Book on

DAFX - Digital Audio Effects

Edited by Udo Zölzer
ISBN: 0-471-49078-4
John Wiley & Sons, 2002

List of Authors

Daniel Arfib (born 1949) received his diploma as “ingénieur ECP” from the Ecole Centrale of Paris in 1971 and is a “docteur-ingénieur” (1977) and “docteur es sciences” (1983) from the Universite of Marseille II. After a few years in education or industry jobs, he has devoted his work to research, integrating the CNRS (national center for scientific research) in 1978 at the Laboratory of Mechanics and Acoustics (LMA) of Marseille (France). His main concern is to provide a combination of scientific and musical points on views on synthesis, transformation and interpretation of sounds using the computer as a tool, both as a researcher and a composer. As the chairman of the COST G6 action named “Digital Audio Effects” he has been in the middle of a galaxy of researchers working all around this subject. He also has a strong interest in the gesture and sound relationship, especially concerning the creativity in musical systems.

Xavier Amatriain was born in Barcelona in 1973. He studied Telecommunications Engineering at the UPC (Barcelona) where he graduated in 1999. In the same year he joined the Music Technology Group in the Audiovisual Institute (Pompeu Fabra University). He is currently a lecturer at the same university where he teaches Software Engineering and Audio Signal Processing and is also a PhD candidate. His past research activities include participation in the MPEG-7 development task force as well as projects dealing with synthesis control and audio analysis. He is currently involved in research in the fields of spectral analysis and the development of new schemes for content-based synthesis and transformations.

Jordi Bonada studied Telecommunication Engineering at the Catalunya Polytechnic University of Barcelona (Spain) and graduated in 1997. In 1996 he joined the Music Technology Group of the Audiovisual Institute of the UPF as a researcher and developer in digital audio analysis and synthesis. Since 1999 he is a lecturer with the same university where he teaches Audio Signal Processing and is also a PhD candidate in informatics and Digital Communication. He is currently involved in research in the fields of spectral signal processing, especially in audio time-scaling and voice synthesis and modeling.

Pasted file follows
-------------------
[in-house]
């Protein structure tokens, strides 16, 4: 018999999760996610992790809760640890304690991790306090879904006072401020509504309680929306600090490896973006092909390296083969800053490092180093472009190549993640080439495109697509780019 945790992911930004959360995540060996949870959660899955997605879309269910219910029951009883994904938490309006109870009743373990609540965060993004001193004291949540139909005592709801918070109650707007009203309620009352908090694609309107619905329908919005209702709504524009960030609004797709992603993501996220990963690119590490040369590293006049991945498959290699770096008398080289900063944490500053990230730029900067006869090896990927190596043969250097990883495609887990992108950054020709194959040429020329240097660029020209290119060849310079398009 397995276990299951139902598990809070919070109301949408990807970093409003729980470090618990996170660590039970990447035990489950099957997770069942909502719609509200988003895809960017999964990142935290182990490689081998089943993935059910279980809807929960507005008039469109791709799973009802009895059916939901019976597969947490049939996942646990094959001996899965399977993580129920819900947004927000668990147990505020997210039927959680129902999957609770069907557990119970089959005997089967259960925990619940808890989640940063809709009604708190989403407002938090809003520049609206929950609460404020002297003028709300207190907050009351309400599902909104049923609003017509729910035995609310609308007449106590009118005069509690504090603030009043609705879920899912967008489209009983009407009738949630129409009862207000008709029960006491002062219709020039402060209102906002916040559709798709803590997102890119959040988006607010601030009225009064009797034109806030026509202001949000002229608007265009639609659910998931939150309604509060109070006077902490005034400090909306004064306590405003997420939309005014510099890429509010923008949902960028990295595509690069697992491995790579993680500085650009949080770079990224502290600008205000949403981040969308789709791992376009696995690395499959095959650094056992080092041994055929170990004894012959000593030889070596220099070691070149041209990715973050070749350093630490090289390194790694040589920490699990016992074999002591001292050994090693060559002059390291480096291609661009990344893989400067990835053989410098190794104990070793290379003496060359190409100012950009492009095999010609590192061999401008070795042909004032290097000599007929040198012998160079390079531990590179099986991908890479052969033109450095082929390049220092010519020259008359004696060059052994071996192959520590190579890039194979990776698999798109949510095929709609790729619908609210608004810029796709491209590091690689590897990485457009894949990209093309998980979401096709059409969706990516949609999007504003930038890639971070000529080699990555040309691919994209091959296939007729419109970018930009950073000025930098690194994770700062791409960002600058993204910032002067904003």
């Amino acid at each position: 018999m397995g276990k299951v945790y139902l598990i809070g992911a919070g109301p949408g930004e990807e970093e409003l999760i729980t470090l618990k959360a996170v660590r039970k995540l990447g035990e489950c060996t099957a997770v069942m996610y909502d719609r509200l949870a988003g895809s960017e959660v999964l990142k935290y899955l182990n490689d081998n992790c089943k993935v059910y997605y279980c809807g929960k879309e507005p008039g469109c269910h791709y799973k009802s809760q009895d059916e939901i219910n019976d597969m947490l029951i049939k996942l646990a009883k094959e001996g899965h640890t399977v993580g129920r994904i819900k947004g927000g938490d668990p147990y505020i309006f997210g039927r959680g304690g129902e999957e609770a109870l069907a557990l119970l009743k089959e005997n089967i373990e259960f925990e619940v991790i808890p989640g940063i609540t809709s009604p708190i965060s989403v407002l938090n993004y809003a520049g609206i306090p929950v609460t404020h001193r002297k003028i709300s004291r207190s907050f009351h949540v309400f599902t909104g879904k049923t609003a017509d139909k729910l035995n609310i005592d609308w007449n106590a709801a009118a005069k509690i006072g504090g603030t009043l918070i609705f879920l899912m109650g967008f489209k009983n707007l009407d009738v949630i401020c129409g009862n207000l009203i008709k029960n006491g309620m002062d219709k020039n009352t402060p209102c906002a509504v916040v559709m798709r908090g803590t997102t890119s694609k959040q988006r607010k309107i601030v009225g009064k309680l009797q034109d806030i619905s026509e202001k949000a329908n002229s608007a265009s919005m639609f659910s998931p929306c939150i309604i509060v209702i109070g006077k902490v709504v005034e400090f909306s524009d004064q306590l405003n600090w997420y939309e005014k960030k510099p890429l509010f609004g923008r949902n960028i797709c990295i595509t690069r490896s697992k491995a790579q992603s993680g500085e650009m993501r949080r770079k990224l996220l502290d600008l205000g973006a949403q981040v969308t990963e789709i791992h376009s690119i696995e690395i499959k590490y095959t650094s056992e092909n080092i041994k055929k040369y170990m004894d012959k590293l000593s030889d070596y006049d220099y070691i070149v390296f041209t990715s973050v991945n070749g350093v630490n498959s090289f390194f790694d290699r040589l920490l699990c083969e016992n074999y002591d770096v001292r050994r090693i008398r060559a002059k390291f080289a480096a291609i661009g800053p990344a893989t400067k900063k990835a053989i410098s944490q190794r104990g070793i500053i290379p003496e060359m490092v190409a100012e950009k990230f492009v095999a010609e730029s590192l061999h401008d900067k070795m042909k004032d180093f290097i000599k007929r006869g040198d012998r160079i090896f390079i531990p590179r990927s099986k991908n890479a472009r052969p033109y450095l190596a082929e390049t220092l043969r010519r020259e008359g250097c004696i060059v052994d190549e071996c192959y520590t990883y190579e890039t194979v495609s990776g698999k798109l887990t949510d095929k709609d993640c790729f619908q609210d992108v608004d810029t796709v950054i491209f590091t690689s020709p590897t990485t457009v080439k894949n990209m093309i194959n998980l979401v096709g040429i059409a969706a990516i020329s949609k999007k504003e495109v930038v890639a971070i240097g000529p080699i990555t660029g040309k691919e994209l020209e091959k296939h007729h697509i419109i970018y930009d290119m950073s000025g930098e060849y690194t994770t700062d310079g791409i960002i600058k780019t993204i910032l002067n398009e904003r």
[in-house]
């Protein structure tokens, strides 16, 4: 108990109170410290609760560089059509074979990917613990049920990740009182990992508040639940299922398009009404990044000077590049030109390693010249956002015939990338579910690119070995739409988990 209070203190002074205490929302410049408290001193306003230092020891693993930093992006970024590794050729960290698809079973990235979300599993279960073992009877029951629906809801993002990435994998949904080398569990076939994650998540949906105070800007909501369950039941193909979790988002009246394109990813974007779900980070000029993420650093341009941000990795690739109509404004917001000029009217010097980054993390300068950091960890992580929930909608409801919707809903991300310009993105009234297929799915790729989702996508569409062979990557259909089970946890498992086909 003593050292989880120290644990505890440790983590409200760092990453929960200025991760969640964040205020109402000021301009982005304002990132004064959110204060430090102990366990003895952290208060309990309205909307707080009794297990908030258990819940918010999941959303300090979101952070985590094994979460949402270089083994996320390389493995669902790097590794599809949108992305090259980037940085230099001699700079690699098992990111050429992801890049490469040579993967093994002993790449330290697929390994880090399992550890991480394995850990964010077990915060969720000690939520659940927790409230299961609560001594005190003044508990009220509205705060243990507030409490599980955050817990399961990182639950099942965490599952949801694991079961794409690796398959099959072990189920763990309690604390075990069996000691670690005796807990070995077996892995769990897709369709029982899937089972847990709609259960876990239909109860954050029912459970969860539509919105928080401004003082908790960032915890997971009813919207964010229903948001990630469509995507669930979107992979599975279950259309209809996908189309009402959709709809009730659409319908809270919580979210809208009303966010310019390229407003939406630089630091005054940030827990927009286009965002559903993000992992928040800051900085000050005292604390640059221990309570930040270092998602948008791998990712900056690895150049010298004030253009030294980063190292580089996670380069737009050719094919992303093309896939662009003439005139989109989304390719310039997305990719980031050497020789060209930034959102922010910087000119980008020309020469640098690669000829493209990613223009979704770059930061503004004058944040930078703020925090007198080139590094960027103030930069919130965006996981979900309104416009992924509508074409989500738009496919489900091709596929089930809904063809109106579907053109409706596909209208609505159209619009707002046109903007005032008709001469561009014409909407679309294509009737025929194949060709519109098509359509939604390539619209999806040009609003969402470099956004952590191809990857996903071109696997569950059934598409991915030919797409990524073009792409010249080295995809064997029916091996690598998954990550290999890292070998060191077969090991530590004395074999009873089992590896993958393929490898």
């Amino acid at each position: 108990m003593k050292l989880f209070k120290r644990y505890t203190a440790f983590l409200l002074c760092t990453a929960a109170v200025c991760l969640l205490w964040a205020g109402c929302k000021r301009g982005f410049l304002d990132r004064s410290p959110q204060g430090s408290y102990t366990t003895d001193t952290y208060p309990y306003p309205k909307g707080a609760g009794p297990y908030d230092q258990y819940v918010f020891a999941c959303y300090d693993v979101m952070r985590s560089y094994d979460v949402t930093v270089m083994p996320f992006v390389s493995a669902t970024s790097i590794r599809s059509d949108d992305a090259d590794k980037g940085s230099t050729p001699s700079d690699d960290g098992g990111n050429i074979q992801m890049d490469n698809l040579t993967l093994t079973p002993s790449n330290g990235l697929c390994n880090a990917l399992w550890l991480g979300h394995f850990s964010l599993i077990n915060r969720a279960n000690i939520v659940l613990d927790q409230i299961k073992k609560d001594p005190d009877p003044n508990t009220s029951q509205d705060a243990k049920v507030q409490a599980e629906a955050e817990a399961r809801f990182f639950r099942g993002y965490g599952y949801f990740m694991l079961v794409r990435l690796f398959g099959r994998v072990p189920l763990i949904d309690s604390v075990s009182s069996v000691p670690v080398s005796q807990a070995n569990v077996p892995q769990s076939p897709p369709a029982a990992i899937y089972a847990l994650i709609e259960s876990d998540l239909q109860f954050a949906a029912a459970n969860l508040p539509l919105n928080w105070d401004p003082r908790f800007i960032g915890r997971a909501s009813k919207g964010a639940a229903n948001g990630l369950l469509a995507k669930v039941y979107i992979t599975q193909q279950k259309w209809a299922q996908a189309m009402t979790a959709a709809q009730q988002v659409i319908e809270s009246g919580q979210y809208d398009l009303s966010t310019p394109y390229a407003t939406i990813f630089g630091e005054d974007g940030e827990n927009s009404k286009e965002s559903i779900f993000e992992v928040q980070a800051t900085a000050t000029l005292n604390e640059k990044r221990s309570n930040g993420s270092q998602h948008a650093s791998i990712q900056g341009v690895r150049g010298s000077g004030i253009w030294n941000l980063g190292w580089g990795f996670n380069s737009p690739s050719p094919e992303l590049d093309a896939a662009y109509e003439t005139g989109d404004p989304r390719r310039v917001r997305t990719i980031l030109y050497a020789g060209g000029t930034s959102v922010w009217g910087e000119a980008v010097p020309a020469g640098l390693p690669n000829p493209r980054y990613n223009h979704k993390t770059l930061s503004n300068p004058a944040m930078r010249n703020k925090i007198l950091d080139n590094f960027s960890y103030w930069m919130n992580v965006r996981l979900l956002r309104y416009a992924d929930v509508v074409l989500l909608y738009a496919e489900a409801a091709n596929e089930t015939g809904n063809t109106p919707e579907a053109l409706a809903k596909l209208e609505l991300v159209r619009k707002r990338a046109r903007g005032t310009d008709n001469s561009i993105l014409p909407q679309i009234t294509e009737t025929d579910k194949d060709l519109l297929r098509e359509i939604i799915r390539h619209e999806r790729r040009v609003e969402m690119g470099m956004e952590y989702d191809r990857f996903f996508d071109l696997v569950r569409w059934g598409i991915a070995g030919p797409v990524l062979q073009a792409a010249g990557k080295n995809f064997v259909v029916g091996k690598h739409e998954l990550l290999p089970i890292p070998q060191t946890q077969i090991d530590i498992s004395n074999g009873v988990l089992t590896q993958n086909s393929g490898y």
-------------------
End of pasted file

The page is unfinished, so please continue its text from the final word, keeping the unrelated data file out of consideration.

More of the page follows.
Giovanni De Poli is an associate professor of Computer Science at the Department of Electronics and Informatics of the University of Padova, where he teaches “Data structures and algorithms” and “Processing systems for Music”. He is the Director of the Centro di Sonologia Computazionale (CSC) of the University of Padova. He is a member of the Executive Committee (ExCom) of the IEEE Computer Society Technical Committee on Computer Generated Music, member of the board of Directors of AIMI (Associazione Italiana di Informatica Musicale), member of the board of Directors of CIARM (Centro Interuniversitario di Acustica e Ricerca Musicale), member of the Scientific Committee of ACROE (Institut National Politechnique Grenoble), Associate Editor of the international Journal of New Music Research. His main research interests are in algorithms for sound synthesis and analysis, models for expressiveness in music, multimedia systems and human-computer interaction, preservation and restoration of audio documents. He is author of several scientific international publications, and served in the Scientific Committees of international conferences. He is coeditor of the books “Representations of Music Signals”, MIT Press 1991, “Musical Signal Processing”, Swets & Zeitlinger, 1996. Systems and research developed in his lab have been exploited in collaboration with digital musical instruments industry (GeneralMusic). He is owner of patents on digital music instruments.